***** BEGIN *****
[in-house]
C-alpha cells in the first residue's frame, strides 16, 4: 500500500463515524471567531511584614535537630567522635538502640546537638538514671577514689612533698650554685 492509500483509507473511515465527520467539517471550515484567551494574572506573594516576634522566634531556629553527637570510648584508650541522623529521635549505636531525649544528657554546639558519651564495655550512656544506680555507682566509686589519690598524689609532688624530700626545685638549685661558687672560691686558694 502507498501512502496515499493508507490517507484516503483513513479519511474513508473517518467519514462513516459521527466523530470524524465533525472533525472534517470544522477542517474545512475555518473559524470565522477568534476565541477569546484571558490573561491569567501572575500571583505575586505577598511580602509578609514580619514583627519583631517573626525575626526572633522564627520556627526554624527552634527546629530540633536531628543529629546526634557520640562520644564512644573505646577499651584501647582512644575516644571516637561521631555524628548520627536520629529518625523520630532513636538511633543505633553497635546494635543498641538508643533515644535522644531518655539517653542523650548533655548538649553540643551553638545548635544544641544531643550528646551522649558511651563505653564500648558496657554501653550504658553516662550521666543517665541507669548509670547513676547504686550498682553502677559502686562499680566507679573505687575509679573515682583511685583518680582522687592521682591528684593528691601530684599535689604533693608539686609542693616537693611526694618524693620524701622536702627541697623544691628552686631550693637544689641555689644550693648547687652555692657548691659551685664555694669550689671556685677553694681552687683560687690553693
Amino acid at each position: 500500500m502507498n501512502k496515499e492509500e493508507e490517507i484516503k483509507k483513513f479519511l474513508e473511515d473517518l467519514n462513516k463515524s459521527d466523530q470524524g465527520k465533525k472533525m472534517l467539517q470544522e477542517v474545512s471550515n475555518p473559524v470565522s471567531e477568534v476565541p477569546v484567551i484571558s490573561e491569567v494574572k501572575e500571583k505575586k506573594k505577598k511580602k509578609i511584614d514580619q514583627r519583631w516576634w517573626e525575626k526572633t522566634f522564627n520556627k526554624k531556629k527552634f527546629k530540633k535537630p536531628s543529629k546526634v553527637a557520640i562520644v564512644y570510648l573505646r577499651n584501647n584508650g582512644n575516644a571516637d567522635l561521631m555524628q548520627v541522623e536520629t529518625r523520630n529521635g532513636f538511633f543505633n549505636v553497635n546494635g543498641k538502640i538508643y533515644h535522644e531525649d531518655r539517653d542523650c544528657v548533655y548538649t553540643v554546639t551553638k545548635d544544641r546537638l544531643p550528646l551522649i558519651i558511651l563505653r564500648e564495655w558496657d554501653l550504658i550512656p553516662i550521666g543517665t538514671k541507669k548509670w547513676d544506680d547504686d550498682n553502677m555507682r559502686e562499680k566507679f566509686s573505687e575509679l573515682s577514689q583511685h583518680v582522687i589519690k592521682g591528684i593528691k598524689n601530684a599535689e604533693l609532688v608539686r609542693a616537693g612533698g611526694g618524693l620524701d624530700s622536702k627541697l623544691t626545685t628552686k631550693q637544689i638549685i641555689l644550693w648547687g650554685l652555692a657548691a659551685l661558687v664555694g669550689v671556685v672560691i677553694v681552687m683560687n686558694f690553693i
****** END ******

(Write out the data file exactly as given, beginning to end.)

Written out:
[in-house]
C-alpha cells in the first residue's frame, strides 16, 4: 500500500463515524471567531511584614535537630567522635538502640546537638538514671577514689612533698650554685 492509500483509507473511515465527520467539517471550515484567551494574572506573594516576634522566634531556629553527637570510648584508650541522623529521635549505636531525649544528657554546639558519651564495655550512656544506680555507682566509686589519690598524689609532688624530700626545685638549685661558687672560691686558694 502507498501512502496515499493508507490517507484516503483513513479519511474513508473517518467519514462513516459521527466523530470524524465533525472533525472534517470544522477542517474545512475555518473559524470565522477568534476565541477569546484571558490573561491569567501572575500571583505575586505577598511580602509578609514580619514583627519583631517573626525575626526572633522564627520556627526554624527552634527546629530540633536531628543529629546526634557520640562520644564512644573505646577499651584501647582512644575516644571516637561521631555524628548520627536520629529518625523520630532513636538511633543505633553497635546494635543498641538508643533515644535522644531518655539517653542523650548533655548538649553540643551553638545548635544544641544531643550528646551522649558511651563505653564500648558496657554501653550504658553516662550521666543517665541507669548509670547513676547504686550498682553502677559502686562499680566507679573505687575509679573515682583511685583518680582522687592521682591528684593528691601530684599535689604533693608539686609542693616537693611526694618524693620524701622536702627541697623544691628552686631550693637544689641555689644550693648547687652555692657548691659551685664555694669550689671556685677553694681552687683560687690553693
Amino acid at each position: 500500500m502507498n501512502k496515499e492509500e493508507e490517507i484516503k483509507k483513513f479519511l474513508e473511515d473517518l467519514n462513516k463515524s459521527d466523530q470524524g465527520k465533525k472533525m472534517l467539517q470544522e477542517v474545512s471550515n475555518p473559524v470565522s471567531e477568534v476565541p477569546v484567551i484571558s490573561e491569567v494574572k501572575e500571583k505575586k506573594k505577598k511580602k509578609i511584614d514580619q514583627r519583631w516576634w517573626e525575626k526572633t522566634f522564627n520556627k526554624k531556629k527552634f527546629k530540633k535537630p536531628s543529629k546526634v553527637a557520640i562520644v564512644y570510648l573505646r577499651n584501647n584508650g582512644n575516644a571516637d567522635l561521631m555524628q548520627v541522623e536520629t529518625r523520630n529521635g532513636f538511633f543505633n549505636v553497635n546494635g543498641k538502640i538508643y533515644h535522644e531525649d531518655r539517653d542523650c544528657v548533655y548538649t553540643v554546639t551553638k545548635d544544641r546537638l544531643p550528646l551522649i558519651i558511651l563505653r564500648e564495655w558496657d554501653l550504658i550512656p553516662i550521666g543517665t538514671k541507669k548509670w547513676d544506680d547504686d550498682n553502677m555507682r559502686e562499680k566507679f566509686s573505687e575509679l573515682s577514689q583511685h583518680v582522687i589519690k592521682g591528684i593528691k598524689n601530684a599535689e604533693l609532688v608539686r609542693a616537693g612533698g611526694g618524693l620524701d624530700s622536702k627541697l623544691t626545685t628552686k631550693q637544689i638549685i641555689l644550693w648547687g650554685l652555692a657548691a659551685l661558687v664555694g669550689v671556685v672560691i677553694v681552687m683560687n686558694f690553693i